UW Bioengineering Assistant Professor Deok-Ho Kim and Charles Murry have received one of three 2016 ITHS Collaboration Innovation Awards. The award encourages the development of new interdisciplinary collaborations that address critical transitions in translational research.
In this role, Assistant Professor Deok-Ho Kim will support EMBS on teleconferences or at scheduled meetings, and submit representative reports to IEEE EMBS leadership.
Deok-Ho Kim’s “Self-assembling peptides for stem cell and tissue engineering” featured on Biomaterials Science cover
Deok-Ho Kim and collaborators examine the potential of self-assembling peptides (SAPs) in conjunction with stem cells to improve the repair of damaged tissues.
UW Bioengineering Assistant Professor Deok-Ho Kim and collaborators have demonstrated the ability of electroconductive nanopatterned substrates to enhance the maturation and differentiation of skeletal muscle cells.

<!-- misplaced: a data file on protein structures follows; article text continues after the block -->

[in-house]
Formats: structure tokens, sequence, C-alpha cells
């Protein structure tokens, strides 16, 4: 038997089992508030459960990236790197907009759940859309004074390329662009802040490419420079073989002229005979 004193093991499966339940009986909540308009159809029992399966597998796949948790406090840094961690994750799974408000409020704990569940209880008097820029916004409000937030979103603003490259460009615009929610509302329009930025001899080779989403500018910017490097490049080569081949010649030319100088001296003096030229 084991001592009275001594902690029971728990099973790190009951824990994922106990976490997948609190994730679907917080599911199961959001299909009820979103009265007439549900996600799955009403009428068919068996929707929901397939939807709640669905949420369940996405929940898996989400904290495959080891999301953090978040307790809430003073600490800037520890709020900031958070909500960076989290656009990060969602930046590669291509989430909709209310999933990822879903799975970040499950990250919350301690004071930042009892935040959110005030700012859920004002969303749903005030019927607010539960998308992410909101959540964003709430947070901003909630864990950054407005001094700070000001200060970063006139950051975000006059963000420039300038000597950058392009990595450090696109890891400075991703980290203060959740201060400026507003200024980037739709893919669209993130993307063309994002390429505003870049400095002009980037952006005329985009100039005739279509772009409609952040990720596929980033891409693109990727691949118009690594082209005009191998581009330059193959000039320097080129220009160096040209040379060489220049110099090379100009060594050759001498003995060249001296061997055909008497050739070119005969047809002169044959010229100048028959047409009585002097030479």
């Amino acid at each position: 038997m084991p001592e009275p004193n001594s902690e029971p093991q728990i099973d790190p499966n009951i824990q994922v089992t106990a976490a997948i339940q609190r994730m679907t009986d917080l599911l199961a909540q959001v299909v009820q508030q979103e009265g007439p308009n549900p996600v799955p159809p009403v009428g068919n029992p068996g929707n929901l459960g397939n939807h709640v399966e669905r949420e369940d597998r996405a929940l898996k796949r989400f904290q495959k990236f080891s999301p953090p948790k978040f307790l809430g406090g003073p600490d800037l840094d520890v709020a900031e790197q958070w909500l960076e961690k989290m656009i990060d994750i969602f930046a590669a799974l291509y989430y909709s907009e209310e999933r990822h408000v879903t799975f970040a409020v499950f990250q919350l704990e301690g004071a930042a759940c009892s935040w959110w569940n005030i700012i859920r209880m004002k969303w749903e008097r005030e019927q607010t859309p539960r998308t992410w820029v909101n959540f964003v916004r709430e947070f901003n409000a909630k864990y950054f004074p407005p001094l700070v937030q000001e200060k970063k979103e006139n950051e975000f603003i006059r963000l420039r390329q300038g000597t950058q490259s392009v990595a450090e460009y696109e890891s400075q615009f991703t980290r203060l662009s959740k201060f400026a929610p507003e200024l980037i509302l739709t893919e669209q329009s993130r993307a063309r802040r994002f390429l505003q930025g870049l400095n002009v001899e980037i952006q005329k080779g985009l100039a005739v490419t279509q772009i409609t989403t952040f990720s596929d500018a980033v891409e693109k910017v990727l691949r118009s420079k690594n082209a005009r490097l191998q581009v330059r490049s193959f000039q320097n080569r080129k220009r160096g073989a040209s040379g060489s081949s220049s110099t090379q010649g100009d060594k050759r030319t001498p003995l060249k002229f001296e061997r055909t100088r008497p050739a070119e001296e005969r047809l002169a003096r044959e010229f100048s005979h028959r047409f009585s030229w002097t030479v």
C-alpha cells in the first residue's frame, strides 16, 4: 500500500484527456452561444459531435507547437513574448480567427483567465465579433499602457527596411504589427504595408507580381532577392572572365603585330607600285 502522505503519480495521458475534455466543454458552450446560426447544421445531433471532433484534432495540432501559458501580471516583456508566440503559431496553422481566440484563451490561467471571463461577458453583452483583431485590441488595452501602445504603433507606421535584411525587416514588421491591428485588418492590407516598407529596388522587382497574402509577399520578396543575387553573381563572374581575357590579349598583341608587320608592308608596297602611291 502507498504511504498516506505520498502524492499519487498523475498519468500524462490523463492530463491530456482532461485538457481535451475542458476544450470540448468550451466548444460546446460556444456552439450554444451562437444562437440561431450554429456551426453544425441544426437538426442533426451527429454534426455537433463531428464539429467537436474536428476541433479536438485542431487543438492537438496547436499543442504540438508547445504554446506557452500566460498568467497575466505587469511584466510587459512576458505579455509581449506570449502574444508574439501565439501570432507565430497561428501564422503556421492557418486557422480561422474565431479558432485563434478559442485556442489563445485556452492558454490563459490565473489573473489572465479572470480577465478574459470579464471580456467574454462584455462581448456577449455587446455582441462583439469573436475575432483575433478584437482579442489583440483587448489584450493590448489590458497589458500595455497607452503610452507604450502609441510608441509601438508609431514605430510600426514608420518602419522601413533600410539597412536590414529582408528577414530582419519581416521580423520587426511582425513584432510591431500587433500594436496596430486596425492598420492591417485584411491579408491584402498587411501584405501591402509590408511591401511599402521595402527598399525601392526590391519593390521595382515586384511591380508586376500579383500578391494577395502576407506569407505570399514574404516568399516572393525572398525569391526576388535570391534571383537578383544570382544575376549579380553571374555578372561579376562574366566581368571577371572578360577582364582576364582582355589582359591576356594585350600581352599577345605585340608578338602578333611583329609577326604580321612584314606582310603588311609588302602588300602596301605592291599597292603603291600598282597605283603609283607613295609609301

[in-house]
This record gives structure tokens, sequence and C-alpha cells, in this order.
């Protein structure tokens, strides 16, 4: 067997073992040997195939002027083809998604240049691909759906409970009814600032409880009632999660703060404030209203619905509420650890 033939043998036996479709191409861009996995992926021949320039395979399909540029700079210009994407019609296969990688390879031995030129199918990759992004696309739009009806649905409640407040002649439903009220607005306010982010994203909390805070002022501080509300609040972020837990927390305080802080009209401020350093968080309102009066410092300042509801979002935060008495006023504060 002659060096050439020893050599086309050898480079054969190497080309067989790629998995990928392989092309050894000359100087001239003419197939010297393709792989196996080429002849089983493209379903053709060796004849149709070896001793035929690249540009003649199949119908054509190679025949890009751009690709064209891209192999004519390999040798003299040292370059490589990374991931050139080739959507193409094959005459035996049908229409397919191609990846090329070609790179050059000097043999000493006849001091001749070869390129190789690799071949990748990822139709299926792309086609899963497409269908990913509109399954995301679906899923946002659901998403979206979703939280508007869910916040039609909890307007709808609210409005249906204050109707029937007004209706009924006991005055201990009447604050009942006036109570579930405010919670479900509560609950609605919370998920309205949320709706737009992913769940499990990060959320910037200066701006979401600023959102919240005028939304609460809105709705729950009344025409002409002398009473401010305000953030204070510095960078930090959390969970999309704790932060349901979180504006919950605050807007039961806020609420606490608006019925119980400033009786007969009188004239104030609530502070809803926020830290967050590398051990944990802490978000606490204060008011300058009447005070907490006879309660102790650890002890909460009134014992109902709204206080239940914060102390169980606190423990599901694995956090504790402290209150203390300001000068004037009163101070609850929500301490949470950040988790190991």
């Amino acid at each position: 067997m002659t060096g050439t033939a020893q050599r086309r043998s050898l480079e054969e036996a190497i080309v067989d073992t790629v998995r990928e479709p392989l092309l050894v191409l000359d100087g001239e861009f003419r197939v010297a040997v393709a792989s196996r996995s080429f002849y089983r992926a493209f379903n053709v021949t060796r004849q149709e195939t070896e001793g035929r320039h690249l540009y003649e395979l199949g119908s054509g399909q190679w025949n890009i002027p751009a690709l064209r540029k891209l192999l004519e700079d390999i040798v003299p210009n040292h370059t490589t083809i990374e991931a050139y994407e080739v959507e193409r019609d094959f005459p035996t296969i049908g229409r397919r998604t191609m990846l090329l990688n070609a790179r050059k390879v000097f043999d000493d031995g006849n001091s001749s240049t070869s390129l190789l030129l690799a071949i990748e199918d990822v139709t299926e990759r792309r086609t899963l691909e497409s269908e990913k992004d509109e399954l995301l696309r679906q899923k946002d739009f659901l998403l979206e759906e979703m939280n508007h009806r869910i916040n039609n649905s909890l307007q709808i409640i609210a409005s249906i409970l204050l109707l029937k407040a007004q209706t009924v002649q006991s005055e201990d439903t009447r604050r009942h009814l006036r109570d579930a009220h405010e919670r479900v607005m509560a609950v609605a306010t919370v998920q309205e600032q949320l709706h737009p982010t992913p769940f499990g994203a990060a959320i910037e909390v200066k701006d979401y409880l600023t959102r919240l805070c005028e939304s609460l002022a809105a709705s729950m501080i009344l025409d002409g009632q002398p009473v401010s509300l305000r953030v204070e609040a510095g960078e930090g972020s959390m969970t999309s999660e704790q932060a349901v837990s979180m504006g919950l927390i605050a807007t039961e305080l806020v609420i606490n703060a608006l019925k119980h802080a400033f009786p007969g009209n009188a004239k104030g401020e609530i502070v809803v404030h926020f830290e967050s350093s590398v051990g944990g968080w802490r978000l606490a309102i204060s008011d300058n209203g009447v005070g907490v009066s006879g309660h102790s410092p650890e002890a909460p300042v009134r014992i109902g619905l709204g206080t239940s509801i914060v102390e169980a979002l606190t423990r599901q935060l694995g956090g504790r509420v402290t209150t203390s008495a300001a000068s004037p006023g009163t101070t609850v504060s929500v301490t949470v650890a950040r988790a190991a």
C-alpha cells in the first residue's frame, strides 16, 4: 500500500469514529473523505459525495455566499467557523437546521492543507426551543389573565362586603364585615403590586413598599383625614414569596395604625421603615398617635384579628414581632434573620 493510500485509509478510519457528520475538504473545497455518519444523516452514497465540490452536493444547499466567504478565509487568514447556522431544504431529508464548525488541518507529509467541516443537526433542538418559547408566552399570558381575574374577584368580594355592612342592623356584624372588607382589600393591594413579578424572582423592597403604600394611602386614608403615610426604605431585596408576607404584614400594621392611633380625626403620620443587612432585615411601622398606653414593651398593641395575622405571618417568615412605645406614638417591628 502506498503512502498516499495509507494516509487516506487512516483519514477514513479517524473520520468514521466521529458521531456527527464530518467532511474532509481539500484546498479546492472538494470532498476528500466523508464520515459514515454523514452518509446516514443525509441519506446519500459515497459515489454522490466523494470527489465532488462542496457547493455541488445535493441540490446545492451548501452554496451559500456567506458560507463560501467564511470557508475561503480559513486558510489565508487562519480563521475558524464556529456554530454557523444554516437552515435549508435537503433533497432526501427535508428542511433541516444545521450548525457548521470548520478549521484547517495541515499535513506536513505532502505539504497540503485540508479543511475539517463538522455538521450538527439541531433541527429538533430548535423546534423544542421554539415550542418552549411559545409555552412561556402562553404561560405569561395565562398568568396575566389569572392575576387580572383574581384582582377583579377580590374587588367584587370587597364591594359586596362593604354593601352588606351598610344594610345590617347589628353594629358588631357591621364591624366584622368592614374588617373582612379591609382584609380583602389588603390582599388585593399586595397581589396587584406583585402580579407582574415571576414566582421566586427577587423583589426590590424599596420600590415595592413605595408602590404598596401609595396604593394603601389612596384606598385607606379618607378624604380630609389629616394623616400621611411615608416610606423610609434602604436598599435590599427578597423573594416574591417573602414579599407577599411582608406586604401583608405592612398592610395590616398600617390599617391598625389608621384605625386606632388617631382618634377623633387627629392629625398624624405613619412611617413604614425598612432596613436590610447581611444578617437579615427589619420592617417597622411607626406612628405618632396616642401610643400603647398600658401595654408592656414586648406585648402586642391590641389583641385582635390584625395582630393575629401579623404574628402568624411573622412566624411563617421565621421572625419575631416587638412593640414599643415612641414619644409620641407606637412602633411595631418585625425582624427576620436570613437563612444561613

Assistant Professor Deok-Ho Kim has been named a 2015 Young Innovator of Cellular and Molecular Bioengineering (CMBE) by the Biomedical Engineering Society. Dr. Kim was recognized for the development of a nanopatterned human induced pluripotent stem cell (iPSC)-derived model of a dystrophin-null cardiomyopathic phenotype.
This May marks the 10th anniversary of the UW’s Coulter Translational Research Partnership in Biomedical Engineering, which has helped propel dozens of UW inventions from the lab toward clinical use. We profile one of Coulter’s recent successes: a platform for growing cardiac cells for drug toxicity testing. Researchers in BioE’s Deok-Ho Kim’s lab developed the technology, which was recently spun out to the start-up NanoSurface Biomedical.
UW Bioengineering Assistant Professor Deok-Ho Kim recently was appointed to the editorial board of the academic journal Theranostics. The journal, which has an impact factor of 7.806, is one of the leading journals in the field of regenerative medicine and therapeutic applications.
UW Bioengineering Assistant Professor Deok-Ho Kim is a 2013 recipient of the Korean-American Scientists and Engineers Association (KSEA) Young Investigator Award.
Deok-Ho Kim has received a $250,000 Proof of Concept grant from the Life Sciences Discovery Fund, which will further development of a micro/nano-engineered cardiotoxicity assay.